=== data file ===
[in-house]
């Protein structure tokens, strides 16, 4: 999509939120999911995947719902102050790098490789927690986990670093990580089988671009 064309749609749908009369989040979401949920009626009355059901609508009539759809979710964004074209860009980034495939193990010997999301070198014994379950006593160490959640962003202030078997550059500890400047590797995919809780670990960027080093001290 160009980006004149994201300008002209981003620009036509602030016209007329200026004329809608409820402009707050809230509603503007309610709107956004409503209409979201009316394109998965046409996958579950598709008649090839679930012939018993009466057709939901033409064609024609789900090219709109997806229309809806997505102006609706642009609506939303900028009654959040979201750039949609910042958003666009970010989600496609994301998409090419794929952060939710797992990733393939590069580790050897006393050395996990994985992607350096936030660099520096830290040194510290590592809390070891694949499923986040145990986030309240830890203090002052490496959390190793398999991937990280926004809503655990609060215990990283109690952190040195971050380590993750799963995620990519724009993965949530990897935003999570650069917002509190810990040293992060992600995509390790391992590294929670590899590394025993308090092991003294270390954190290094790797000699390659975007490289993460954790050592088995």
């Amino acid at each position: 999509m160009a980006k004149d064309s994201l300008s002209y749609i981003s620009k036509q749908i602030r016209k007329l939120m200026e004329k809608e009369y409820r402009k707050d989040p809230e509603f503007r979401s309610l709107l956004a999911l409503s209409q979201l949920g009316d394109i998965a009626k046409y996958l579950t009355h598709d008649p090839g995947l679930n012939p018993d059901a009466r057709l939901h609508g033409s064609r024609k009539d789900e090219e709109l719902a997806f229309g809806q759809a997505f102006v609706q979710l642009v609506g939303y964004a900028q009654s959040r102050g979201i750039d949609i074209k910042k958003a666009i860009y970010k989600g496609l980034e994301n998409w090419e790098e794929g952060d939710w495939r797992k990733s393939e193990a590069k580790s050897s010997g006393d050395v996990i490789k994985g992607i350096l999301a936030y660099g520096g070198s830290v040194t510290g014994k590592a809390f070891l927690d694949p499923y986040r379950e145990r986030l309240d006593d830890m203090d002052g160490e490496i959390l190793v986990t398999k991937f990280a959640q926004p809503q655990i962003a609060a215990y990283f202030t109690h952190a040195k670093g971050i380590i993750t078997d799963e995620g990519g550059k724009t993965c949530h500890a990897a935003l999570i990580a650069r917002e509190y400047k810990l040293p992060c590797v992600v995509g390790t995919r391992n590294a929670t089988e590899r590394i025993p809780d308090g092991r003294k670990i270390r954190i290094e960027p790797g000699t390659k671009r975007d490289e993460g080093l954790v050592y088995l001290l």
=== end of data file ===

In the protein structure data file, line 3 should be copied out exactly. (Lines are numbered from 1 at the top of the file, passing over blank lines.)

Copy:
């Amino acid at each position: 999509m160009a980006k004149d064309s994201l300008s002209y749609i981003s620009k036509q749908i602030r016209k007329l939120m200026e004329k809608e009369y409820r402009k707050d989040p809230e509603f503007r979401s309610l709107l956004a999911l409503s209409q979201l949920g009316d394109i998965a009626k046409y996958l579950t009355h598709d008649p090839g995947l679930n012939p018993d059901a009466r057709l939901h609508g033409s064609r024609k009539d789900e090219e709109l719902a997806f229309g809806q759809a997505f102006v609706q979710l642009v609506g939303y964004a900028q009654s959040r102050g979201i750039d949609i074209k910042k958003a666009i860009y970010k989600g496609l980034e994301n998409w090419e790098e794929g952060d939710w495939r797992k990733s393939e193990a590069k580790s050897s010997g006393d050395v996990i490789k994985g992607i350096l999301a936030y660099g520096g070198s830290v040194t510290g014994k590592a809390f070891l927690d694949p499923y986040r379950e145990r986030l309240d006593d830890m203090d002052g160490e490496i959390l190793v986990t398999k991937f990280a959640q926004p809503q655990i962003a609060a215990y990283f202030t109690h952190a040195k670093g971050i380590i993750t078997d799963e995620g990519g550059k724009t993965c949530h500890a990897a935003l999570i990580a650069r917002e509190y400047k810990l040293p992060c590797v992600v995509g390790t995919r391992n590294a929670t089988e590899r590394i025993p809780d308090g092991r003294k670990i270390r954190i290094e960027p790797g000699t390659k671009r975007d490289e993460g080093l954790v050592y088995l001290l």